The question becomes what to do in light of the current political realities.  You see, the fact is that as our ideological opponents continue to get better at the battle, they are using their increasing political power to remove our opportunities to even enter into the debate.  Whereas we historically applied pressure in many social and educational ways to suppress opposition, they appear unafraid to use the power of law to completely eliminate opposition.  If those in politics and governance that adhere to our Christian ideology must remain meek about that ideology in order to build the necessary coalitions, then so they must to even have the opportunity to preserve our ability to fight back.

    But those in politics and governance should not be fighting alone.  As they fight to preserve our access to the battleground, we should be working to promulgate our Christian ideology – different fronts and varied battle plans, but the same war.  They can only do their job if we do ours.

    Veiling personal attacks makes them no less personal.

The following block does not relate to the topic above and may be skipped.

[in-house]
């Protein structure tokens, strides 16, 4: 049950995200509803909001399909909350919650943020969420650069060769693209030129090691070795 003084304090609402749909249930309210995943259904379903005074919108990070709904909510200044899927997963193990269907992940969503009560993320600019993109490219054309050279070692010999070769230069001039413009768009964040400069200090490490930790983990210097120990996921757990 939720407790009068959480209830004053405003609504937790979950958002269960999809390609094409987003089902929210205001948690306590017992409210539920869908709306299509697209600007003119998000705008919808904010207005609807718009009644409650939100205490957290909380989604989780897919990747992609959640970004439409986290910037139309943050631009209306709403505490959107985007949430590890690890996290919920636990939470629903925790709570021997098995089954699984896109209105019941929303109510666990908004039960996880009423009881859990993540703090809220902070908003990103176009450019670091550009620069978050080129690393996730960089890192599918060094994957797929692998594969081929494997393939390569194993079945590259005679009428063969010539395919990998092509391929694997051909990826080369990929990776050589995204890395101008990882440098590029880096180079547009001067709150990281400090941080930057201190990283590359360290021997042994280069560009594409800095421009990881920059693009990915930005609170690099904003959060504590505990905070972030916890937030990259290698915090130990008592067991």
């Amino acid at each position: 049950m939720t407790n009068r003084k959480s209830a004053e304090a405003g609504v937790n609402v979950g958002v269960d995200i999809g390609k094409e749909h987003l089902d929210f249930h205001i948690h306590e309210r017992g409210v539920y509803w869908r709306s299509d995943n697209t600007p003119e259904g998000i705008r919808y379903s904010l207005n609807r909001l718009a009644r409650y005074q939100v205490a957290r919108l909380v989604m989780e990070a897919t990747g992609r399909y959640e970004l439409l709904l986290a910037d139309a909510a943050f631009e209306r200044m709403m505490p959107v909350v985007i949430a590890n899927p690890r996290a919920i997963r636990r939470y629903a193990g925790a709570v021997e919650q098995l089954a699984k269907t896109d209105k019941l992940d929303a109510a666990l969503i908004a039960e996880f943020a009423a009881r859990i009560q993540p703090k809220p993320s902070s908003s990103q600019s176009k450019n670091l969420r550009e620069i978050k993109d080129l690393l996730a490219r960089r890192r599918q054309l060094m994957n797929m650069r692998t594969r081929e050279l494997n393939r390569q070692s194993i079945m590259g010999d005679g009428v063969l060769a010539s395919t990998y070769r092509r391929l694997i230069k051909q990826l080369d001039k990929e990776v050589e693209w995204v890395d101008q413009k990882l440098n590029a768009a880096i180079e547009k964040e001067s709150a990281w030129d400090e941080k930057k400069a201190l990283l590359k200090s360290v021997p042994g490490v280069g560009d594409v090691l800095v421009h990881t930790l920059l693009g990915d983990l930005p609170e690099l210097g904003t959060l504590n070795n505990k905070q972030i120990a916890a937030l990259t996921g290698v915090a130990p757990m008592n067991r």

Finally, Carter’s previously quoted sentence:

    How remarkable that the thesis of a book that helped launch the conservative movement could, less than half a century later, be completely repudiated by people who claim to be the author’s intellectual heirs.

    cannot be interpreted as anything else than a direct swipe at the good people of National Review – the magazine started by Buckley.  The magazine is known for its fiscal conservatism, but its faith is equally apparent.  It is ironic that Carter’s post appeared on the same day as NRO editor Kathryn Jean Lopez’s “God and Women at Harvard” appeared at that site.  K-Lo’s interview with a female Harvard grad entering a convent is quite spiritually uplifting and does not in any way shy from being a bold pronouncement of faith.